What if an automobile manufacturer could develop a new product, bring it to market, never substantially update the product, and continue to sell that product at a similar pace year after year? That would be impressive. But Ford could not manage to execute that four-pronged action with the Ranger.
Yes, Ford originally developed a Ranger, brought the Ranger to the North American market, and didn’t bother to truly update the Ranger. The consistent sales pace aspect? Nope, didn’t happen.
U.S. Ranger sales declined in 11 consecutive years at the end of its tenure, from 2000 to 2010. The 28-percent year-over-year increase to 70,832 units in 2011 occurred as Ford cleared out the final Rangers at ridiculously low prices and buyers of small trucks who wanted a genuinely small truck picked up the Rangers that remained. (Read More…)
In each of the last 28 months, the Toyota Tacoma has been America’s fifth-best-selling pickup truck nameplate.
One might imagine, however, that its ability to succeed in its own sub-category of small/midsize trucks would have weakened over the last ten months. With the introduction of new midsize pickup trucks from General Motors, the best-selling manufacturer of pickup trucks in America, the number of Tacoma competitors increased from one, the Nissan Frontier, to three. (Read More…)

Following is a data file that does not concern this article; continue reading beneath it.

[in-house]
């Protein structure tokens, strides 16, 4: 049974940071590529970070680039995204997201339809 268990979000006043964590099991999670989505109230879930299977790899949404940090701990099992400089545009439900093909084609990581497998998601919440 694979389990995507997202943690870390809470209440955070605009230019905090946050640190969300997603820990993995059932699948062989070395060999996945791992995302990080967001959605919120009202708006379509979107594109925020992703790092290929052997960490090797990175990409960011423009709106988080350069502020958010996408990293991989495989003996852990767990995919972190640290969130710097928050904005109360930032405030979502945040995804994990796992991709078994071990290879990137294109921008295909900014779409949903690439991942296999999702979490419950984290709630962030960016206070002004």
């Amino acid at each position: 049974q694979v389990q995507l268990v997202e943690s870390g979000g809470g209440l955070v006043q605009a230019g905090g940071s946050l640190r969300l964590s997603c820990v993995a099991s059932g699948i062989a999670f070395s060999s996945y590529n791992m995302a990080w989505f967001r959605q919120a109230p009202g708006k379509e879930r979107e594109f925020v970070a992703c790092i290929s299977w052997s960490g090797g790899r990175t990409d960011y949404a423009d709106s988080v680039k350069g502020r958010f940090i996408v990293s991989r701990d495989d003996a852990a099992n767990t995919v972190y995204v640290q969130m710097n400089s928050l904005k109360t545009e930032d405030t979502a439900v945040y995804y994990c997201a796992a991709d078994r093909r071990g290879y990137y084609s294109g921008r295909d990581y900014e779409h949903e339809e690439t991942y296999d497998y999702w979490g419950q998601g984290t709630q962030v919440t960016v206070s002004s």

Midsize pickup truck sales jumped 48% to just under 31,000 units in April 2015, a gain of 10,000 units.
In April, the overall U.S. auto industry grew by approximately 64,000 sales. Overall pickup truck sales increased by 15,000 units. In other words, much of the growth in the pickup truck market last month was generated by the smaller quintet.
Year-to-date, the Toyota Tacoma-led small/midsize category has grown by more than 38,000 sales, slightly more than the 36,000 sales added by full-size pickup trucks. (Read More…)
General Motors’ return to the midsize truck segment has done wonders for the automaker and the market, but skeptics aren’t sure how long that will last.
The rapid ascent of the new Chevrolet Colorado finally slowed in March 2015 with month-to-month growth amounting to only 58 extra sales. Colorado volume has increased every month since the new truck arrived last fall, from 1491 units in its first full month of October to 6621 units in March.
But even with an overall pickup truck market that was 17% larger in March than in February, Colorado sales grew by just 0.9% during the same period.
Its twin, meanwhile, didn’t sell as often in March as it did in February, sliding from 2513 sales two months ago to 2434 last month. (Read More…)
General Motors has reported 28,218 sales of their new midsize trucks since the Chevrolet Colorado and GMC Canyon arrived late in September 2014. Sales of both trucks have increased every month since arriving at dealers. Colorado volume in February was 177% stronger than it was in November; Canyon sales shot up 194% during the same period.
Neither GM pickup is the top-selling non-full-size truck in America, however, nor can GM yet claim the title when their sales are combined. Since October, sales of the top-selling Toyota Tacoma have increased 10% to 64,093 units.